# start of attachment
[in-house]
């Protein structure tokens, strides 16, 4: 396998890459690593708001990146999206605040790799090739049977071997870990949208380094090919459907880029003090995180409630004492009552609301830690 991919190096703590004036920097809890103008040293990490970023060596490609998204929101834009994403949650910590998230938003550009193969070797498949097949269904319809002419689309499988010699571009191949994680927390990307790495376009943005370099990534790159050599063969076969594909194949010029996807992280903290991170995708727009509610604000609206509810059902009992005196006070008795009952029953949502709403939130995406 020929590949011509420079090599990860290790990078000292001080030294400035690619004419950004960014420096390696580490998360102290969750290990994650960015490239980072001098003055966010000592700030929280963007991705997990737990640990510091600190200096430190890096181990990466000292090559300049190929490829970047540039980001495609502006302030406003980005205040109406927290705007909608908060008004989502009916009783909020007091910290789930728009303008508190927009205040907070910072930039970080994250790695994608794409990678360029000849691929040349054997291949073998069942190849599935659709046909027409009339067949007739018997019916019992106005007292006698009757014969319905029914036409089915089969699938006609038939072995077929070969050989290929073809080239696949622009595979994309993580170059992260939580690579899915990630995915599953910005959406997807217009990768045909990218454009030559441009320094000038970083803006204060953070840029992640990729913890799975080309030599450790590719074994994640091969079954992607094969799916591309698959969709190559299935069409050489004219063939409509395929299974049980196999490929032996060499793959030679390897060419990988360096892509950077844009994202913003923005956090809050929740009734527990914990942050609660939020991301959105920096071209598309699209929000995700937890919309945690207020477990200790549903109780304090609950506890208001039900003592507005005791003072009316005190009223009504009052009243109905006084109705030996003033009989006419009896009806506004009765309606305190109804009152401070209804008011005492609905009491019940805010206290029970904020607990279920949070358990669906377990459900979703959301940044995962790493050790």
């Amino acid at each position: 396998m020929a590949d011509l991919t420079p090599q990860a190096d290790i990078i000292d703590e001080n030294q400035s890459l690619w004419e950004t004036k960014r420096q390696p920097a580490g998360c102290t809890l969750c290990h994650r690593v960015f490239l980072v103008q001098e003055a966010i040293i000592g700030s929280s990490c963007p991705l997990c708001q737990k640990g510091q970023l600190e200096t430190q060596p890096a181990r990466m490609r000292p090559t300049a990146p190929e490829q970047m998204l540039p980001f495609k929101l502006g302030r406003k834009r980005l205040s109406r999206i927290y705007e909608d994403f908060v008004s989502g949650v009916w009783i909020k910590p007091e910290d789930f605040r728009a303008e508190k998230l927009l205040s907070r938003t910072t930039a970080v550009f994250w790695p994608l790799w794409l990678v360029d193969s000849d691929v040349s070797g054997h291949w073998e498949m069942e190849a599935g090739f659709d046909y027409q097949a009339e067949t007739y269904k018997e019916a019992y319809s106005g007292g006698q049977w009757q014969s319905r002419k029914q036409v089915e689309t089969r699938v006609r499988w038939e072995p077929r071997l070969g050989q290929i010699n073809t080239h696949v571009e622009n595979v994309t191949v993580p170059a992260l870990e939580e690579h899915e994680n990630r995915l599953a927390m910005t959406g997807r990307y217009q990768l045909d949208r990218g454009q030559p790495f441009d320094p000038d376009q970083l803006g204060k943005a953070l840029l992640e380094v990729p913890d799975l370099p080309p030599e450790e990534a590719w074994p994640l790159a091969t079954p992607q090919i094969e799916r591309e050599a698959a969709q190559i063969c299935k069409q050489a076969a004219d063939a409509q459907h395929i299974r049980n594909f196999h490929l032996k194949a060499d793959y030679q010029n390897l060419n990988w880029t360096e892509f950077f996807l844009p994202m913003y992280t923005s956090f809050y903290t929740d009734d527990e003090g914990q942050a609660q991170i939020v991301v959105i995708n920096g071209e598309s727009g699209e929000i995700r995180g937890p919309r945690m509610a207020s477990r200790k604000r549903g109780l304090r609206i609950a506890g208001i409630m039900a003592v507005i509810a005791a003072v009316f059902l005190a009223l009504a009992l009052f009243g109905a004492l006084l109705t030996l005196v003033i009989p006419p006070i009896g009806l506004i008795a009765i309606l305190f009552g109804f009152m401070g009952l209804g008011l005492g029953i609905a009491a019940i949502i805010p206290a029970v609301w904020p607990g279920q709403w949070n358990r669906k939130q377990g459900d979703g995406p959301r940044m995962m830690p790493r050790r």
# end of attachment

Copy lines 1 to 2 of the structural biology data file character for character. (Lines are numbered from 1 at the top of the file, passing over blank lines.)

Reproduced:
[in-house]
């Protein structure tokens, strides 16, 4: 396998890459690593708001990146999206605040790799090739049977071997870990949208380094090919459907880029003090995180409630004492009552609301830690 991919190096703590004036920097809890103008040293990490970023060596490609998204929101834009994403949650910590998230938003550009193969070797498949097949269904319809002419689309499988010699571009191949994680927390990307790495376009943005370099990534790159050599063969076969594909194949010029996807992280903290991170995708727009509610604000609206509810059902009992005196006070008795009952029953949502709403939130995406 020929590949011509420079090599990860290790990078000292001080030294400035690619004419950004960014420096390696580490998360102290969750290990994650960015490239980072001098003055966010000592700030929280963007991705997990737990640990510091600190200096430190890096181990990466000292090559300049190929490829970047540039980001495609502006302030406003980005205040109406927290705007909608908060008004989502009916009783909020007091910290789930728009303008508190927009205040907070910072930039970080994250790695994608794409990678360029000849691929040349054997291949073998069942190849599935659709046909027409009339067949007739018997019916019992106005007292006698009757014969319905029914036409089915089969699938006609038939072995077929070969050989290929073809080239696949622009595979994309993580170059992260939580690579899915990630995915599953910005959406997807217009990768045909990218454009030559441009320094000038970083803006204060953070840029992640990729913890799975080309030599450790590719074994994640091969079954992607094969799916591309698959969709190559299935069409050489004219063939409509395929299974049980196999490929032996060499793959030679390897060419990988360096892509950077844009994202913003923005956090809050929740009734527990914990942050609660939020991301959105920096071209598309699209929000995700937890919309945690207020477990200790549903109780304090609950506890208001039900003592507005005791003072009316005190009223009504009052009243109905006084109705030996003033009989006419009896009806506004009765309606305190109804009152401070209804008011005492609905009491019940805010206290029970904020607990279920949070358990669906377990459900979703959301940044995962790493050790």